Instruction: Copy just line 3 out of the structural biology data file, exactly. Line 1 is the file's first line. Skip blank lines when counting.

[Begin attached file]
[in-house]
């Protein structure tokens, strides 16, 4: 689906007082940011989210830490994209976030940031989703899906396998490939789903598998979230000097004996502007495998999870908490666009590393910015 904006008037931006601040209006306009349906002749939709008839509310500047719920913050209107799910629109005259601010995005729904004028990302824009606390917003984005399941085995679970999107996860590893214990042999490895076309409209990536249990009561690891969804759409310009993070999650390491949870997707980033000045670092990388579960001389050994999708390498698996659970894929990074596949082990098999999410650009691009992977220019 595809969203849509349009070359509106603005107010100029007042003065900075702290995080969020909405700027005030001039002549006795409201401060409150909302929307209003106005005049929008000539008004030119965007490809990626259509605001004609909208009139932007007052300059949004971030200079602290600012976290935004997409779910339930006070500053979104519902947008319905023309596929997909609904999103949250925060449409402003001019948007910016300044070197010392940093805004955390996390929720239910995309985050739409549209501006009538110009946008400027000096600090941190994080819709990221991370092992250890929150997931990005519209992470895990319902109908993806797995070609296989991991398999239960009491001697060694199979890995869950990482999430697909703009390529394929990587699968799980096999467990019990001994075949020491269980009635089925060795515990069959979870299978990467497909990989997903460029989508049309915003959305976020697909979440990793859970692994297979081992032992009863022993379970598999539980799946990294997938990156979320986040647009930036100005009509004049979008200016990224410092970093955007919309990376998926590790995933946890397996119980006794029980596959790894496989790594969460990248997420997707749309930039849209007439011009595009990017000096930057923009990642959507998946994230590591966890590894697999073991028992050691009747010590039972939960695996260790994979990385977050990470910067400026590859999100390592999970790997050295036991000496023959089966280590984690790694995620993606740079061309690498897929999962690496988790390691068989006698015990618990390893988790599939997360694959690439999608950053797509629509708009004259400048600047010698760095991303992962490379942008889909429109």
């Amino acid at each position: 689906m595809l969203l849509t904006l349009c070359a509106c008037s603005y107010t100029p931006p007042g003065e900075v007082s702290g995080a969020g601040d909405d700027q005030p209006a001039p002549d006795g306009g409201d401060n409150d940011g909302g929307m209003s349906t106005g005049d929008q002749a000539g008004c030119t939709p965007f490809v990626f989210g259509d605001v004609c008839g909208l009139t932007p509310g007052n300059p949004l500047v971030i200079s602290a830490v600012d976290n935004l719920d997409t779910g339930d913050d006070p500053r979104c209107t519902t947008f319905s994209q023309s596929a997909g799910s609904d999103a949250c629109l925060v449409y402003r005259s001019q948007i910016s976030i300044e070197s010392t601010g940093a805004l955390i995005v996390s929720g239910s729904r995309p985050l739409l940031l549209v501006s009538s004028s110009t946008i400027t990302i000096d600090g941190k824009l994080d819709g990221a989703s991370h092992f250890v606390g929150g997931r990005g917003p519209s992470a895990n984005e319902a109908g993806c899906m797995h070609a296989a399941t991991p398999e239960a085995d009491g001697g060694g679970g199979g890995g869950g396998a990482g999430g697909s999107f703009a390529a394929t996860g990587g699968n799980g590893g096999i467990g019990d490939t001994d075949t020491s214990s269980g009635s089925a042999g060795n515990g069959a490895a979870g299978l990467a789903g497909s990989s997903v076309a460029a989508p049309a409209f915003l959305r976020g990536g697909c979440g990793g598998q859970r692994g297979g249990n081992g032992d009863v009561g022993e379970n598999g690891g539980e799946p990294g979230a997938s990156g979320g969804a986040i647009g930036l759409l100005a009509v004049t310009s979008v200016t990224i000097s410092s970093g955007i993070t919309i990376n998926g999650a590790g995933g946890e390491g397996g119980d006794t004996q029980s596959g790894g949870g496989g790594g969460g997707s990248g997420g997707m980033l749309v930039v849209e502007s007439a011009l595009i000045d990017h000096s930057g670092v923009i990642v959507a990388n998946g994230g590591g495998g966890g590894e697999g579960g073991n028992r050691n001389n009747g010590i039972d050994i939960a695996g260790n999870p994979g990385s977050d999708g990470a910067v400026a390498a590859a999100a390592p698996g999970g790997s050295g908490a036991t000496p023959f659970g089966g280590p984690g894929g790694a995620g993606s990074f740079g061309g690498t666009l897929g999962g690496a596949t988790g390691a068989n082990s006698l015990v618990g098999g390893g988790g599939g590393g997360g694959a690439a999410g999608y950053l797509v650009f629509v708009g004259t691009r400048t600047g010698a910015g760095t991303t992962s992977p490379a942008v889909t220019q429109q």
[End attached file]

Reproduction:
């Amino acid at each position: 689906m595809l969203l849509t904006l349009c070359a509106c008037s603005y107010t100029p931006p007042g003065e900075v007082s702290g995080a969020g601040d909405d700027q005030p209006a001039p002549d006795g306009g409201d401060n409150d940011g909302g929307m209003s349906t106005g005049d929008q002749a000539g008004c030119t939709p965007f490809v990626f989210g259509d605001v004609c008839g909208l009139t932007p509310g007052n300059p949004l500047v971030i200079s602290a830490v600012d976290n935004l719920d997409t779910g339930d913050d006070p500053r979104c209107t519902t947008f319905s994209q023309s596929a997909g799910s609904d999103a949250c629109l925060v449409y402003r005259s001019q948007i910016s976030i300044e070197s010392t601010g940093a805004l955390i995005v996390s929720g239910s729904r995309p985050l739409l940031l549209v501006s009538s004028s110009t946008i400027t990302i000096d600090g941190k824009l994080d819709g990221a989703s991370h092992f250890v606390g929150g997931r990005g917003p519209s992470a895990n984005e319902a109908g993806c899906m797995h070609a296989a399941t991991p398999e239960a085995d009491g001697g060694g679970g199979g890995g869950g396998a990482g999430g697909s999107f703009a390529a394929t996860g990587g699968n799980g590893g096999i467990g019990d490939t001994d075949t020491s214990s269980g009635s089925a042999g060795n515990g069959a490895a979870g299978l990467a789903g497909s990989s997903v076309a460029a989508p049309a409209f915003l959305r976020g990536g697909c979440g990793g598998q859970r692994g297979g249990n081992g032992d009863v009561g022993e379970n598999g690891g539980e799946p990294g979230a997938s990156g979320g969804a986040i647009g930036l759409l100005a009509v004049t310009s979008v200016t990224i000097s410092s970093g955007i993070t919309i990376n998926g999650a590790g995933g946890e390491g397996g119980d006794t004996q029980s596959g790894g949870g496989g790594g969460g997707s990248g997420g997707m980033l749309v930039v849209e502007s007439a011009l595009i000045d990017h000096s930057g670092v923009i990642v959507a990388n998946g994230g590591g495998g966890g590894e697999g579960g073991n028992r050691n001389n009747g010590i039972d050994i939960a695996g260790n999870p994979g990385s977050d999708g990470a910067v400026a390498a590859a999100a390592p698996g999970g790997s050295g908490a036991t000496p023959f659970g089966g280590p984690g894929g790694a995620g993606s990074f740079g061309g690498t666009l897929g999962g690496a596949t988790g390691a068989n082990s006698l015990v618990g098999g390893g988790g599939g590393g997360g694959a690439a999410g999608y950053l797509v650009f629509v708009g004259t691009r400048t600047g010698a910015g760095t991303t992962s992977p490379a942008v889909t220019q429109q």